Frequently asked questions:
Q:What is an arrest?
When you are arrested, you are taken into custody. This means that you are not free to leave the scene. Without being arrested, you can be detained, however, or held for questioning for a short time if a police officer or other person believes you may have been involved in a crime. For example, an officer may detain you if you are carrying a large box near a burglary. You also can be detained by storekeepers if they suspect you have stolen something. Whether you are arrested or detained, you do not have to answer any questions except to give your name and address, and to show some identification if requested.
Q:What rights do I have?
Whether you are an adult citizen or a non-citizen, you have certain rights if you are arrested. Before the law enforcement officer questions after you are in custody, he or she must tell you that: You have the right to remain silent. Anything you say may be used against you. You have the right to have a lawyer present while you are questioned. If you cannot afford a lawyer, one will be appointed for you. These are your “Miranda” rights, guaranteed by the U.S. Constitution. If you are not given these warnings, your lawyer can ask that any statements you made to the police not be used against you in court. But this does not necessarily mean that your case will be dismissed. This does not apply if you volunteer information without being questioned by the police.
Q:Once I am told my rights, can I be questioned?
You can be questioned, without a lawyer present, only if you voluntarily give up your rights and if you understand what you are giving up. If you agree to the questioning, then change your mind, questioning must stop as soon as you say that you want a lawyer. For example, if you are suspected of driving under the influence of alcohol, you may be requested to take a test to measure the amount of alcohol in your system. If you refuse to take a test, your driver’s license may be suspended and the refusal will be used against you in court.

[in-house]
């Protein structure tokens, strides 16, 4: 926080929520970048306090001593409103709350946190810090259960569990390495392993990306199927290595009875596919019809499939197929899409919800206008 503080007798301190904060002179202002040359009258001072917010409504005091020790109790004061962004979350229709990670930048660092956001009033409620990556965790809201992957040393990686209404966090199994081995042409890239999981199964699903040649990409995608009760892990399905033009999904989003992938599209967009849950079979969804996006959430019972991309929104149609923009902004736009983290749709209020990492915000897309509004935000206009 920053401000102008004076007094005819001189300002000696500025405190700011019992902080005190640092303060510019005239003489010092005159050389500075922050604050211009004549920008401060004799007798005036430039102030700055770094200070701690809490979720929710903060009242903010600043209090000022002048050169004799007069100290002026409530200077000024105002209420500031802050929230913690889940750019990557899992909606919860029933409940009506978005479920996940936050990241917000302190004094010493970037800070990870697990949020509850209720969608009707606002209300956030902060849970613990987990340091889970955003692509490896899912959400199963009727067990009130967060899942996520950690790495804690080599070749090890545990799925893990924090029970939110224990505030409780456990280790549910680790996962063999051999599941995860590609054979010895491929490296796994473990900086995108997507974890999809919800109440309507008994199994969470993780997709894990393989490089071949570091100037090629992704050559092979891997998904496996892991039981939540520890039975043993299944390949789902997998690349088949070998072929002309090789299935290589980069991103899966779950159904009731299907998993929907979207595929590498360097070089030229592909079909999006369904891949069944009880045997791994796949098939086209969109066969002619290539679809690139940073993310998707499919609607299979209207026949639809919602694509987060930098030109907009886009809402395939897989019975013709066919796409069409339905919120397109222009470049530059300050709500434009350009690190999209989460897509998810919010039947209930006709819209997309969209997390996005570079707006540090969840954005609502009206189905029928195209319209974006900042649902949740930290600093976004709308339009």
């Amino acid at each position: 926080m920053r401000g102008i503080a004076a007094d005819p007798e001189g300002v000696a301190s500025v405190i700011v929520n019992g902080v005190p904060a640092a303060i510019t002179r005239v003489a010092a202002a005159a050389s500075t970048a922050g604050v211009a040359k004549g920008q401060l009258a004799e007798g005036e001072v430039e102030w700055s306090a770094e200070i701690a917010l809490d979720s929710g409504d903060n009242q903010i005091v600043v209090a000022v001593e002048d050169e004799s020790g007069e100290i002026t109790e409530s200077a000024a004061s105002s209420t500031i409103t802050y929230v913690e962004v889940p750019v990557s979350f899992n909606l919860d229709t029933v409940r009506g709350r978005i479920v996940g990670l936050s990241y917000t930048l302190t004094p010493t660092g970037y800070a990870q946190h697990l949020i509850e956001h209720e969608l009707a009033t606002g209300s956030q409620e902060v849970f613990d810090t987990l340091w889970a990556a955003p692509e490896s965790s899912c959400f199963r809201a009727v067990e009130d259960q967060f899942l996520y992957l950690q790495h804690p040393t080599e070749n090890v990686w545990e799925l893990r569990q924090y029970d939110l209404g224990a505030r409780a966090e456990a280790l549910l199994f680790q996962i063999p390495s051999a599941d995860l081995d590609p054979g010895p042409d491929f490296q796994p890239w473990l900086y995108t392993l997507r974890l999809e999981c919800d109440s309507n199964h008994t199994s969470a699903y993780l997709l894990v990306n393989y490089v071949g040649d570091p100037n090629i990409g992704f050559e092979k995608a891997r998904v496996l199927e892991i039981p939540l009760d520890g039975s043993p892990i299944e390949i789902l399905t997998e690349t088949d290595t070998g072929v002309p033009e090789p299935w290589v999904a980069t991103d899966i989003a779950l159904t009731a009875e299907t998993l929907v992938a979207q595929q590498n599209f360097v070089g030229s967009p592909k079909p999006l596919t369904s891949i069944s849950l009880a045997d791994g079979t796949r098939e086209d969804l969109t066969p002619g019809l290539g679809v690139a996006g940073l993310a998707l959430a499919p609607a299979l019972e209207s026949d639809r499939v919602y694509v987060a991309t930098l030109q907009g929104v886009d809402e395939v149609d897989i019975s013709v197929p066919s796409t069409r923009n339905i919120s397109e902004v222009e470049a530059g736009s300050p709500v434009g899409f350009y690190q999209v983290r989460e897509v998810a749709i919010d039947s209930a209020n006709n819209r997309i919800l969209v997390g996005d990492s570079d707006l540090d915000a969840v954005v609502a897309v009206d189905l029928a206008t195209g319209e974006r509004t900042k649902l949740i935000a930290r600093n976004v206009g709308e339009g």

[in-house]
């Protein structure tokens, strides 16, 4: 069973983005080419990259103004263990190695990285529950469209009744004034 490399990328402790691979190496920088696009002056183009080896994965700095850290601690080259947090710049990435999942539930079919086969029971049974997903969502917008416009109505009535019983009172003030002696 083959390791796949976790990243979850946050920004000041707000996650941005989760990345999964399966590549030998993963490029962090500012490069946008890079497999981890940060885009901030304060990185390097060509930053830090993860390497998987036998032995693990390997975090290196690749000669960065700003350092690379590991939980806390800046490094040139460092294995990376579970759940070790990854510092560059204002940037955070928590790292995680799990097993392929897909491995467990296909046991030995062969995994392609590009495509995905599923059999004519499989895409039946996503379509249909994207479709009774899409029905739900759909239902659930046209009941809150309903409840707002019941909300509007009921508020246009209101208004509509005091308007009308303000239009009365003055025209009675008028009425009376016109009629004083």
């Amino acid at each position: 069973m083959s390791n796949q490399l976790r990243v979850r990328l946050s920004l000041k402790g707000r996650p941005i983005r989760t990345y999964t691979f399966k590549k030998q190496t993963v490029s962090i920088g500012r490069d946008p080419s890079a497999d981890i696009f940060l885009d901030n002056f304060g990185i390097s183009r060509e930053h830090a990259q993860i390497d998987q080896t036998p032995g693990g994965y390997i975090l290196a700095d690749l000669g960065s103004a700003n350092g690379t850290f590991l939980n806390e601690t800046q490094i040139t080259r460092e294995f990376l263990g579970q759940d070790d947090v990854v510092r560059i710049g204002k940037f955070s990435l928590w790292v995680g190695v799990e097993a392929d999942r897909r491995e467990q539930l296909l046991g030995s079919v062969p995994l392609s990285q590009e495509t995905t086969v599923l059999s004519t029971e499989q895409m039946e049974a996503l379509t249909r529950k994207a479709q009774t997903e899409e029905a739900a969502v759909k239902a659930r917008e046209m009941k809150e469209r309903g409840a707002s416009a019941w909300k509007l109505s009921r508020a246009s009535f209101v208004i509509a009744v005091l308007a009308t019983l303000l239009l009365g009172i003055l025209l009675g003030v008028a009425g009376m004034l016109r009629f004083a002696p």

Q:When should I see a lawyer?
If you are arrested in a crime, you should contact a lawyer as soon as possible. He or she has a better sense of what you should and should not say to the law enforcement officers to avoid being misinterpreted or misunderstood.
Q:How can I find a lawyer?
Look for a lawyer experienced in DUI as listed on the internet and check the BBB. If you decide to hire a lawyer, make sure that you understand what you will be paying for, how much it will cost, and when you are expected to pay your bill.
Q:What if I can’t afford a lawyer?
The Public Defender’s office may provide you with a lawyer or the court will appoint one for you if you qualify. However, you need to understand that if this is the case you will lose your license as a public defender can not, by law, help you.
Q:Who can arrest me?
All law enforcement officers – such as police officers, county sheriffs, investigators in a district attorney’s or an attorney general’s office, and highway patrol officers – can arrest you whether they are on or off duty, in most cases. In addition, they can arrest you even if they did not see you driving. They can arrest you – even if they do not have an arrest warrant – if they have probable cause or good reason to believe you have committed a felony. They do not have to see you commit a felony in order to arrest you.